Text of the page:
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iTunes goes DRM-free at last. Games industry take note.
TechCrunch reports from the MacWorld keynote that all songs sold via iTunes will be DRM-free by the end of the quarter.
Now they point out that all music that you bought before the DRM-free announcement still needs to be upgraded to DRM-free versions of the same songs – it is not automatically DRM-free. It’s easy, it just takes one click. But it will cost you 30 cents per song.
ITunes has sold over 6 billion tracks: that’s $1.8 billion. Nice work if you can get it.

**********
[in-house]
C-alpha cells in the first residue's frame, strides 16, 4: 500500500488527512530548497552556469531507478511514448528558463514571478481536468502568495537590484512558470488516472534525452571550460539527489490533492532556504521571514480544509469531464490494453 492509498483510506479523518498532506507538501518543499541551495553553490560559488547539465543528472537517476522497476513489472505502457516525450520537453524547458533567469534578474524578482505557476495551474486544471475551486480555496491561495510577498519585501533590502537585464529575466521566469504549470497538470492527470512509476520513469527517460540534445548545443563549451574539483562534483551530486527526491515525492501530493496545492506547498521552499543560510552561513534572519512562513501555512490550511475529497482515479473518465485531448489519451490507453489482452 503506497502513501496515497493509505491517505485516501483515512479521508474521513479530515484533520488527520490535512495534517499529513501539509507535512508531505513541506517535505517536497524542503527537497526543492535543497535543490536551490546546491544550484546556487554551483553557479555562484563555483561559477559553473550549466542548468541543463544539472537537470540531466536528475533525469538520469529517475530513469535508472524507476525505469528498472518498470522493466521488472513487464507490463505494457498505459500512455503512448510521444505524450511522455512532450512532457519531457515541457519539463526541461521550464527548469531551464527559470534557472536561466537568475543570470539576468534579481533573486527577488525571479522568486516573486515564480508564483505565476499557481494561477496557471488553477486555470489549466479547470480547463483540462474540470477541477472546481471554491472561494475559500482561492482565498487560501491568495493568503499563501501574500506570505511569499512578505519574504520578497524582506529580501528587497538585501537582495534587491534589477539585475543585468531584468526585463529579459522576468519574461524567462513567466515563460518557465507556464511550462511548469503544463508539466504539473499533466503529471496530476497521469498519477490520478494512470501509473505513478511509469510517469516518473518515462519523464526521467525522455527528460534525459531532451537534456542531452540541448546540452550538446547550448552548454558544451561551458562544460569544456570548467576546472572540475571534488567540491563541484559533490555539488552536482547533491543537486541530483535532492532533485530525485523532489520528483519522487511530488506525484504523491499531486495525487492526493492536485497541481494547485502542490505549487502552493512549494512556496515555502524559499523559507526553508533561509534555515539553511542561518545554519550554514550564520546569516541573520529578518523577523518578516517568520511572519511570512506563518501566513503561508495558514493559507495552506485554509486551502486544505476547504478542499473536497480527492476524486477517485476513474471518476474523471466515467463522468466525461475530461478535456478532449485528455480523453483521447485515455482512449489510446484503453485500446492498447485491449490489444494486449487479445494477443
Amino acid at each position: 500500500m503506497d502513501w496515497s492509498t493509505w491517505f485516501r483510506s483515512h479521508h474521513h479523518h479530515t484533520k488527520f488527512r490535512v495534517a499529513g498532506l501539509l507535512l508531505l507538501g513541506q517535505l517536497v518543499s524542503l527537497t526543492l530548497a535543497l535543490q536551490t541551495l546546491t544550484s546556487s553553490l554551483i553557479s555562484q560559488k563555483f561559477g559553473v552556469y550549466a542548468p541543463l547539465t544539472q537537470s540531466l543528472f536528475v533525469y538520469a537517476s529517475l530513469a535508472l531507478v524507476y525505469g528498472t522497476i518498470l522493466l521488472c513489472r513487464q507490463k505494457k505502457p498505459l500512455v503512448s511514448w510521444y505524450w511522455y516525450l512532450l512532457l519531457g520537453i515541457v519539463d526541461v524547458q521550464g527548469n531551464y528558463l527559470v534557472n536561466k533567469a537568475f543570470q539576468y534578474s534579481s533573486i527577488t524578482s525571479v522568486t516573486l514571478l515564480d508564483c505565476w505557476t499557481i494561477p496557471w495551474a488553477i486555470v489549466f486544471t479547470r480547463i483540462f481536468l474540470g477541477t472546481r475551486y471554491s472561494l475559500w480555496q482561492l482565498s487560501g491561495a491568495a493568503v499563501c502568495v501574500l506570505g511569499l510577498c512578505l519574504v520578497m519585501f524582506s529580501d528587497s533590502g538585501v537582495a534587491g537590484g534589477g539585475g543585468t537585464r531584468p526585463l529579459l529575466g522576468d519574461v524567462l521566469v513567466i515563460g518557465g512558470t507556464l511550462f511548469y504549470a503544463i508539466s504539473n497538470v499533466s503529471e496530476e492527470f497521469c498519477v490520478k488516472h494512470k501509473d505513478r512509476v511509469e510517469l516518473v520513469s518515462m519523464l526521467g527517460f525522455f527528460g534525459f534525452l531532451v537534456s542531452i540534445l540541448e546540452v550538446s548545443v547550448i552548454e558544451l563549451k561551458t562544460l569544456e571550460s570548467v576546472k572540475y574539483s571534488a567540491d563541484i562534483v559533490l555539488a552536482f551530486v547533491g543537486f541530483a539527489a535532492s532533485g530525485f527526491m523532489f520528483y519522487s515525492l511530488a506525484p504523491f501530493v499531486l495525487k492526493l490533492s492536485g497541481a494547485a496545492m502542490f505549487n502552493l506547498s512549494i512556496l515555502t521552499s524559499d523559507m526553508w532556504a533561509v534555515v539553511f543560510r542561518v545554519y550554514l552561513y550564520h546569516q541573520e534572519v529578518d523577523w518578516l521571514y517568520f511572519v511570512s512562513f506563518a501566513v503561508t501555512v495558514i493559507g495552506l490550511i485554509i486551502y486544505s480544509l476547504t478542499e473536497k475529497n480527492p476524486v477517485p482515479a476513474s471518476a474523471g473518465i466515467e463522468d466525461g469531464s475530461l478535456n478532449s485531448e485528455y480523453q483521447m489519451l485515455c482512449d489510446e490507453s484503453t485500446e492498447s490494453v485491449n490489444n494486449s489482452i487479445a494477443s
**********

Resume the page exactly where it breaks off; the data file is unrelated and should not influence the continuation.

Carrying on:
The bigger point for the games industry is that DRM is going the way of the dodo. ITunes was a standard-bearer for legal downloads of music but it was DRM-restricted (that strongly put me off from joining the Apple bandwagon.) Now they have persuaded the paleolithic record companies that DRM is a thing of the past.
As the games industry moves into a digital world, this problem will come to us next. Smart publishers are already working out how to tie their users into a game through offering online services, microtransactions or subscriptions. DRM will soon be a big turn-off for consumers. Better start working out how to protect your business some other way.